Round 17 of the Gallagher Premiership has brought us some exciting predictions... how do the results compare?
Our Rugby Outcome Score System (ROSS) started strong and has continued to improve as the season has progressed due to a combination of factors.
Teams are finally getting players back from international commitments and with every round of games, as more data is input into the model, the relative strengths of each team are better estimated, making predictions more accurate.
Northampton Saints Win
In round 17, Northampton Saints’ win over Leicester Tigers went against the predictions of the bookmakers, but ROSS calculated the scoreline almost exactly, with only a single conversion unaccounted for.
Lifting the lid on the ROSS prediction reveals Saints were expected to score 3.3 tries on average for this fixture compared with Tigers’ 2.5. Saints were also expected to kick penalties (worth 3 points) more, with an expected average of 1.5 for this fixture compared with Tigers’ 0.6.
Tigers have a slightly higher expected conversion rate than Saints (71% vs 65%), but of course, a team needs to score tries before they have the chance at a conversion. Taking all this information into account, it was hardly surprising to ROSS that Northampton Saints came out of the game victorious.
Wasps Take The Lead
Whilst the outcome of this match seemed initially difficult to predict, ROSS predicted there to be a tussle between a superior try-scoring team (Wasps) and a superior penalty kicking team (Bath).
Wasps were expected to score on average one more try than Bath (3.8 vs 2.8). Bath conversely was expected to get nearly one more penalty kick on average (2 vs 1.1). With a nearly identical conversion rate, the predicted winner of the game was effectively decided on account of the fact tries score more points in a game of rugby than kicks, a prediction that ultimately came to fruition.
So Many Draws, So Little Time
A pattern which emerged since the ROSS was created, is its tendency to predict draws. Since its first deployment for round 11, ROSS has predicted 5 draws, including two of the six fixtures in round 17.
This may initially come as a surprise as draws in rugby are a rare match outcome, with only 2 draws occurring in 95 fixtures in the Gallagher Premiership so far this season. ROSS, however, does know that draws are rare outcomes in rugby and its predictions can be thought of as the average expected result. Therefore, most of the time ROSS predicts a draw, it is actually a reflection of how neither team is favoured to win the match rather than saying a draw is the most likely outcome.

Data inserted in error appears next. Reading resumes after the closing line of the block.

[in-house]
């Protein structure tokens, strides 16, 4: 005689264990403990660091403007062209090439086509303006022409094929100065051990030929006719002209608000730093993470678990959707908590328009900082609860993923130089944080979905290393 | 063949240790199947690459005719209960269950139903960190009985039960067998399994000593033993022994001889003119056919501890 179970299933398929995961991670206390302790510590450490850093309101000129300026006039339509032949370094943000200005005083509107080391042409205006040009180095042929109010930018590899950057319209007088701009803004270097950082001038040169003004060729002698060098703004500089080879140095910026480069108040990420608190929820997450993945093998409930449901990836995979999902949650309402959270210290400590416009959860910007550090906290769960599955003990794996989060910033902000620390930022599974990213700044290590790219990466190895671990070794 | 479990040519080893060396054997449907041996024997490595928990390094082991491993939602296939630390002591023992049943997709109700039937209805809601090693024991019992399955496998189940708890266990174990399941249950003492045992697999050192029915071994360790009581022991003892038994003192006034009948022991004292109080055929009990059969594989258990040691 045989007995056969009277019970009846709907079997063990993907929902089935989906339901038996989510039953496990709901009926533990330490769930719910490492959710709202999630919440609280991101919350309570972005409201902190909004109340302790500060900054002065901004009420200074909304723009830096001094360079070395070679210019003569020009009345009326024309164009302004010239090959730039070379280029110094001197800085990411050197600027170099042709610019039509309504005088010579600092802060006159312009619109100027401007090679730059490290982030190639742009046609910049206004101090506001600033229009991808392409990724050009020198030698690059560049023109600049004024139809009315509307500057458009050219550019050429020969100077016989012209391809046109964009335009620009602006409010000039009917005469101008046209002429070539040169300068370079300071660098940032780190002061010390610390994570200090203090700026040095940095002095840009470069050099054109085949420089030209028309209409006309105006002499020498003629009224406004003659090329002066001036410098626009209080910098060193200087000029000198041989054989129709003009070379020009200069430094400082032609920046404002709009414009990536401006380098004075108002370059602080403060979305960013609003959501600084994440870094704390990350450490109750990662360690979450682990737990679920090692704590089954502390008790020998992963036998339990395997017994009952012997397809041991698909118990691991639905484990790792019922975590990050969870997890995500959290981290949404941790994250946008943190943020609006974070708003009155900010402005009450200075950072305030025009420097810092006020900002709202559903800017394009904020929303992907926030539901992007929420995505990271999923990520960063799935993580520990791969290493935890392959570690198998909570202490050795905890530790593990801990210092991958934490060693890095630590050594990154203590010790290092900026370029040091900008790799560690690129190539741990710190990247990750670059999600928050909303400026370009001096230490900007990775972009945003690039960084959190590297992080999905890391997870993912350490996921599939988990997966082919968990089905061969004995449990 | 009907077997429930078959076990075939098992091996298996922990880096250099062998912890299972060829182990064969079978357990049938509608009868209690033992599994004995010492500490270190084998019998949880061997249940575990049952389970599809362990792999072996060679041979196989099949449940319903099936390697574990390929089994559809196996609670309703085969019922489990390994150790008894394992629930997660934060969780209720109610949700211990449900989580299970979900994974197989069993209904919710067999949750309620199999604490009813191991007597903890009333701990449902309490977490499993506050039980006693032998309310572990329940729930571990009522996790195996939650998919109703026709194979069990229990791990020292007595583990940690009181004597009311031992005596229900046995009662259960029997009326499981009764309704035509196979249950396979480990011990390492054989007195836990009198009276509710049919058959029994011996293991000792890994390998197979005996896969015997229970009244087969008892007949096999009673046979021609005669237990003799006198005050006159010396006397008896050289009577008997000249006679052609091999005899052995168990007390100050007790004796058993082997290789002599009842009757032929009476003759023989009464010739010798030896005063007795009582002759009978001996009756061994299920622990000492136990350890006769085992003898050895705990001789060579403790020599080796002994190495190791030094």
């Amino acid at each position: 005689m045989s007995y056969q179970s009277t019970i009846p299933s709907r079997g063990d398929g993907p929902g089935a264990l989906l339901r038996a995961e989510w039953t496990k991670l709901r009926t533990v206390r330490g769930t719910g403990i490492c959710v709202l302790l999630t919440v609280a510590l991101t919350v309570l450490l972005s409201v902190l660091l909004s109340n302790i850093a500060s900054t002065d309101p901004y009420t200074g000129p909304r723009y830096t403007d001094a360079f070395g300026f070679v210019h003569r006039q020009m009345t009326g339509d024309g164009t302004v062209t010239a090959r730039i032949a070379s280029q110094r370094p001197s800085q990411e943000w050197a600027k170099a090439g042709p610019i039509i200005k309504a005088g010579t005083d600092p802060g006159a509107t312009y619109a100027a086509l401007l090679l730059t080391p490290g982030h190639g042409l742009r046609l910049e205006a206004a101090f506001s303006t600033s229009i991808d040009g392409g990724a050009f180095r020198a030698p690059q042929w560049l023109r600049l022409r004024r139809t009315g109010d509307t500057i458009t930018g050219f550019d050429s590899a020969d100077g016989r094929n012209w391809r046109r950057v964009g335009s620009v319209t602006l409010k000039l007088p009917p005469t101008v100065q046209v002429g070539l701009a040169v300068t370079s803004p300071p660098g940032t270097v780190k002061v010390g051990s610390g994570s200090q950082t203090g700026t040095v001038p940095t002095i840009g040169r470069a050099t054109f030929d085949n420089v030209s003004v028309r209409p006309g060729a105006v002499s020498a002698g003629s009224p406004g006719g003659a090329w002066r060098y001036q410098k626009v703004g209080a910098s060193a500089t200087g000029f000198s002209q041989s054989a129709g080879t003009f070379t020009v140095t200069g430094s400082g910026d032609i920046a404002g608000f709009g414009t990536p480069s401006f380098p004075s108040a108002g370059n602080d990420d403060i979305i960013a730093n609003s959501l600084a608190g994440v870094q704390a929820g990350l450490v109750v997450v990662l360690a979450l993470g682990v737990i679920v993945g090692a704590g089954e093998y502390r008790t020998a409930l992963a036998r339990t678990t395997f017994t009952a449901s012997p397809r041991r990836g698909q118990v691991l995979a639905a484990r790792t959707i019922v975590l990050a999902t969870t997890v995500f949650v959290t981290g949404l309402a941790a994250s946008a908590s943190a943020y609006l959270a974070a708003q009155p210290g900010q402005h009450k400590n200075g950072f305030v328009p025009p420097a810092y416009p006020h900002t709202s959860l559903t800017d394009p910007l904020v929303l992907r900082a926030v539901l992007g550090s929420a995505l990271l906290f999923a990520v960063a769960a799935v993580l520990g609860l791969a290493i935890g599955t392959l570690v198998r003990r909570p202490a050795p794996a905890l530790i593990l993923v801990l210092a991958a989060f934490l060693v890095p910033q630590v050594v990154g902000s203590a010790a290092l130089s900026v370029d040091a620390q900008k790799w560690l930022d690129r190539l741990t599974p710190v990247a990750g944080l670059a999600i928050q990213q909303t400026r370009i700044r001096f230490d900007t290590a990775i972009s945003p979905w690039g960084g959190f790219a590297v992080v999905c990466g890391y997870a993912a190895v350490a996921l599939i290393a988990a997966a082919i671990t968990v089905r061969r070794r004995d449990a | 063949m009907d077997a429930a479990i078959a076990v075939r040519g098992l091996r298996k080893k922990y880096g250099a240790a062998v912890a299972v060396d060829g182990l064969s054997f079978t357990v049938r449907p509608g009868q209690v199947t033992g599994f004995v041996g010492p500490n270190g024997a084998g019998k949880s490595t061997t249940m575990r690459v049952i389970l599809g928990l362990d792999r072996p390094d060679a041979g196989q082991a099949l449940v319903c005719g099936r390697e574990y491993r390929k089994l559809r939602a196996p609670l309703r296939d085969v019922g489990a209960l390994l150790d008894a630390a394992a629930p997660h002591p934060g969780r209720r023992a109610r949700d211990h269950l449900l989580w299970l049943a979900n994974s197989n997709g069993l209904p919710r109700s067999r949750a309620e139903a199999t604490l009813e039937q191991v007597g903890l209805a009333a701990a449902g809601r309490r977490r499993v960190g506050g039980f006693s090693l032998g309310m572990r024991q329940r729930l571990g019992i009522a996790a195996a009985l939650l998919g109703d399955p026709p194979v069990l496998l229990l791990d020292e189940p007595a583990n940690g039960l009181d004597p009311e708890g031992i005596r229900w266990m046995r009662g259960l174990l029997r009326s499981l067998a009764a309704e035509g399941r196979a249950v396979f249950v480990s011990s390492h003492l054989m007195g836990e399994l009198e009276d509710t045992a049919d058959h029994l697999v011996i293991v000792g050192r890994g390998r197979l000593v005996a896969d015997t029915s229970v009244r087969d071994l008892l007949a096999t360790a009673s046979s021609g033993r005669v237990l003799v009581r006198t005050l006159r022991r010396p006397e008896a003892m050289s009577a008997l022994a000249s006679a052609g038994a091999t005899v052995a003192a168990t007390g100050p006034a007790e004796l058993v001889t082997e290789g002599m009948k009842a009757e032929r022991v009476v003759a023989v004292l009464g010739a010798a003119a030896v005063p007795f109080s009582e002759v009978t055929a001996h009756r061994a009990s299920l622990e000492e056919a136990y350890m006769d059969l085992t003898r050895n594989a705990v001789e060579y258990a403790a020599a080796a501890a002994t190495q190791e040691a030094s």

There are many factors as to why draws are so rare in rugby. One of those is the nature of teams risking missing out on a potential draw in efforts to get the full reward of winning the match, which can swing a game either way. A good example of this being in the Bath v Leicester fixture in Round 16 where ROSS predicted a 28-28 draw and Bath won the game by a solitary point.
Player Availability Influencing Play
Similarly, something ROSS cannot account for is player availability and selection. ROSS predicted a draw in Round 17 between the two stand-out teams in the premiership this year Bristol and Exeter. However, Bristol was without some key players who have been vital in their success this season, with the likes of Semi Radradra, Nathan Hughes, and Callum Sheedy all absent.
Players such as these have been in fantastic form for Bristol and played big parts in the wins and points scored that are fed into ROSS to predict the next weeks’ outcomes. However, for the most part, the brand of rugby teams set out to play and how successful they are in executing that don’t often change due to personnel. Therefore, ROSS knew the game wouldn’t be particularly high scoring and that neither team would be able to break down the other well enough to score 4 tries and secure a bonus point.
Finally, ROSS forecast a draw between Gloucester and Newcastle, two teams in poor form. Newcastle raced out to a 7-21 lead at halftime but were struck down by injuries in the second half, including all 3 of their second rows, which allowed for Gloucester to turn the game around and capitalise late on and secure the win.
The unpredictable nature of this match and the in-game factors surrounding the Gloucester comeback just shows that, although on the face of it ROSS predicted a draw, it was actually telling us that either team was just as likely to win the match. Fortune seemed to favour Gloucester and the outcome went their way.